But the most striking examples of this turn towards the grotesque come from art forms emerging within digital culture itself. It is especially well illustrated by Porpentine, a game designer working with the platform Twine, whose disturbing interactive poems have achieved something of a cult status. They typically place readers in the perspective of psychologically and socially insecure characters, leading them through violent urban futurescapes reminiscent of William Burrough’s Naked Lunch. The New York Times aptly describes her games as “dystopian landscapes peopled by cyborgs, intersectional empresses and deadly angels,” teeming with “garbage, slime and sludge.”

These are all manifestations both of a particular sensibility which is emerging in parts of the internet, and more generally of a new way of projecting oneself into public space. To spend any significant time in the networks where such trends appear is to become aware of a certain model of identity being enacted, one that is mercurial, effervescent, and boldly expressive. And while the attitudes expressed vary from anxious subjectivity to humorous posturing – as well as, at times, both simultaneously – in most instances one senses that the online persona has become explicitly artificial, plastic, or even disposable.

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Why, though, would a paradigm of identity such as this invite expression as the grotesque? Interpreting these developments is not easy given that digital culture is so diffuse and rapidly evolving. One approach that seems natural enough is to view them as social phenomena, arising from the nature of online interaction. Yet to take this approach is immediately to encounter a paradox of sorts. If “the fluid self” represents “identity as a vast and ever-changing range of ideas that should all be celebrated” (according to trend forecaster Brenda Milis), then why does it seem to conform to generic forms at all? This is a contradiction, that in fact might prove enlightening.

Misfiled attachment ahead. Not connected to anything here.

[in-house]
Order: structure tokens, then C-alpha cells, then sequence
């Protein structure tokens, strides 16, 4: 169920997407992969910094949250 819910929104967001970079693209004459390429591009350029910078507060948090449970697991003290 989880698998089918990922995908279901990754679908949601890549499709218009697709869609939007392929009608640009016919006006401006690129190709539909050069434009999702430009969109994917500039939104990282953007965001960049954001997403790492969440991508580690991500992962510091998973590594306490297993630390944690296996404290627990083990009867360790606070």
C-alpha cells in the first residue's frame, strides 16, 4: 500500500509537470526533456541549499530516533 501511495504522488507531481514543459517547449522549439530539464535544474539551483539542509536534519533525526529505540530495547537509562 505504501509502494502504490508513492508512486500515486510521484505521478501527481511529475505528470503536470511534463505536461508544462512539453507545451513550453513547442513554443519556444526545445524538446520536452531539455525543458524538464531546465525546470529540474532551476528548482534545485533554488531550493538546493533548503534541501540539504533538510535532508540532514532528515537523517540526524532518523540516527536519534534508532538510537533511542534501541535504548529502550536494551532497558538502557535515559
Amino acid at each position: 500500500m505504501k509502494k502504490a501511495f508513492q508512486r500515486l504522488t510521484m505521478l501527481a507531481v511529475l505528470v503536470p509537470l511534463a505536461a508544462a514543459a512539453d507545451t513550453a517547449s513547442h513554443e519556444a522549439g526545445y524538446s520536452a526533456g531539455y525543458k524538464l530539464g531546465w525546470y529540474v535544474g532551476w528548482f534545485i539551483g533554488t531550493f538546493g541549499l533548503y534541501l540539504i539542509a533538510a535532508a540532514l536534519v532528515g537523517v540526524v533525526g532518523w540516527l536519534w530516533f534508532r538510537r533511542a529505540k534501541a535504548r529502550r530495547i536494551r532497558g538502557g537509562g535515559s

One frame which has been widely applied to social media is sociologist Erving Goffman’s “dramaturgical model,” as outlined in his 1959 book The Presentation of Self in Every Day Life. According to Goffman, identity can be understood in terms of a basic dichotomy, which he explains in terms of “Front Stage” and “Back Stage.” Our “Front Stage” identity, when we are interacting with others, is highly responsive to context. It is preoccupied with managing impressions and assessing expectations so as to present what we consider a positive view of ourselves. In other words, we are malleable in the degree to which we are willing to tailor our self-presentation.

The first thing to note about this model is that it allows for dramatic transformations. If you consider the degree of detachment enabled by projecting ourselves into different contexts through words and imagery, and empathising with others on the same basis, then the stage is set for more or less anything becoming normative within a given peer group. As for why people would want to take this expressive potential to unusual places, it seems reasonable to speculate that in many cases, the role we want to perform is precisely that of someone who doesn’t care what anyone thinks. But since most of us do in fact care, we might end up, ironically enough, expressing this within certain established parameters.

But focusing too much on social dynamics risks underplaying the undoubted sense of freedom associated with the detachment from self in online interaction. Yes, there is peer pressure here, but within these bounds there is also a palpable euphoria in escaping mundane reality. The neuroscientist Susan Greenfield has made this point while commenting on the “alternative identity” embraced by young social media users. The ability to depart from the confines of stable identity, whether by altering your appearance or enacting a performative ritual, essentially opens the door to a world of fantasy.

With this in mind, we could see the digital grotesque as part of a cultural tradition that offers us many precedents. Indeed, this year marks the 200th anniversary of perhaps the greatest precedent of all: Mary Shelley’s iconic novel Frankenstein. The great anti-hero of that story, the monster who is assembled and brought to life by the scientist Victor Frankenstein, was regarded by later generations as an embodiment of all the passions that society requires the individual to suppress – passions that the artist, in the act of creation, has special access to. The uncanny appearance and emotional crises of Frankenstein’s monster thus signify the potential for unknown depths of expression, strange, sentimental, and macabre.